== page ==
Eric Klein Author

Interview Dellani Oakes

Home »  Feature Friday Futures »  Interview Dellani Oakes




This week we have Dellani Oakes and her series  The Lone Wolf Series which includes (thus far) Lone Wolf, Shakazhan, The Maker, and a companion collection of short stories, Lone Wolf Tales.




What was the most surprising thing you found out while researching/writing your latest book?

I don’t really do much research for my sci-fi books. My science is minimal, and the books dip into the metaphysical range, more often than not. These are not hard science books. I have mostly had to research things like military rank of Marines vs. Navy, because some of the organizations follow Naval ranks. Then, there are the Galactic Marines – a whole different animal altogether.

What did I discover? I don’t know much about Naval vs Marine ranks. I still get them mixed up, and have to refer to my notes. This may not seem important, but when I’m introducing a new character, who is either a Marine, or in one of the other hierarchies of certain guilds (which use Naval structure) I have to be sure whether to refer to them as an Ensign or Warrant Officer. It’s a little thing, but important.

Why did you choose this setting?

I had decided to set a book in a sci-fi world far in the future. The series begins in 3032. Things developed organically. I didn’t really do anything but decide on the year. I had something in my mind, but it became something far more elaborate than I had envisioned.

What’s unique about your world?

The action takes place in several areas of the galaxy, but the main planet is introduced in Book 2. The planet of Shakazhan was decimated by an evil entity known as the Kahlea. Very little is left on the surface, but the interior is teeming with life—most of it hostile. This planet becomes the focus of the action.

Prior to reaching Shakazhan, the main characters meet up on a delightful planet called Aolani. This is where the Mining Guild headquarters is located. Aolani is a tropical paradise, a mainland and clusters of beautiful islands. The headquarters is on the mainland, in the middle of the planet’s major city.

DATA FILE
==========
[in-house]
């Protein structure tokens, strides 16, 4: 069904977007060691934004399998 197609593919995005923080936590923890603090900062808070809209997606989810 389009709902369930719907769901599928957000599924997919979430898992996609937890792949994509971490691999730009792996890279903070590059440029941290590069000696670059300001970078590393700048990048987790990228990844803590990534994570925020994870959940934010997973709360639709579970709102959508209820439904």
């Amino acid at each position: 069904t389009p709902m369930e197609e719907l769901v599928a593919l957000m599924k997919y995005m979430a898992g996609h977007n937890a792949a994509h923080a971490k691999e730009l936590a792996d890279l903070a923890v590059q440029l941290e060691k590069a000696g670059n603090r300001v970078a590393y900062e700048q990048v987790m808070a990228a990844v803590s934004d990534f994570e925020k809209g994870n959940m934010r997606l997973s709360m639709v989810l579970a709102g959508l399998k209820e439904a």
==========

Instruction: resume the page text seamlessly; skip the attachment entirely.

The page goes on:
Other action takes place at the Committee Home Base. The Galactic Committee couldn’t find a neutral home, so they created a lavish, extensive base on a huge asteroid. Through extensive terraforming, they converted it to their needs. They also hauled it into an orbit around a minor sun which has no planets, and no race lays claim to.

There is also another planet discussed, but which no longer exists, called Saltulle. It was a dying planet, full of gems and ores found virtually nowhere else in the universe. Once the Mining Guild stripped it of its resources, it was destroyed and the Guild ships used its remains as fuel for their vehicles. (There is a story in Lone Wolf Tales called Gone But Not Forgotten, which, partially, takes place on Saltulle.)

How real do you think the science is in your book?

I don’t have a lot of science in my books. My books are much more about the action than the science. On occasion, there needs to be a moment or two in the lab, but these people are so advanced, they’ve come up with bigger, better, faster and more ways to conduct experiments and solve problems. Their robotics lab is far superior to anything we have today. Their medical techniques have also advanced beyond the scope of current methods. When I need a machine to handle something, I make it up. The Mining Guild members carry scanners, similar and more sophisticated than the Star Trek tricorders. These are standard equipment for all members, including on board crew.

What did you include that you wish was real today?

I wish their sentient ships were real. These are highly evolved beings – not like Moya, in Farscape. She’s Tinker Toys in comparison. Hammer, Anvil, Stix and Quick Silver are able to communicate telepathically with their crew and passengers. They create their interiors to suit the occupants, and can be redecorated at will. They can also provide food for their passengers, anticipating needs before they ask. These four ships are a family unit; father, mother daughter and son. Each has a distinct personality, and they provide well for their personnel. They are able to crunch space, and travel very quickly, even great distances. I’d love a sentient ship who could take me wherever I wanted to go and not only cooked the meal, they did the dishes. Wouldn’t that be great?

Anything else the readers might like to know?

If readers come to my books expecting the normal, run-of-the-mill science fiction, they might be disappointed. If they are looking for an exciting, futuristic adventure, then they will love them. My stories are less about the science, and more about the people learning to fit into their environment, which may not want them. They meet unusual creatures along the way: giant sentient mercenary cats, huge talking insects, a telepathic race which is more evolved than they can hope to be…. All this, and much more, lie in the pages of my books.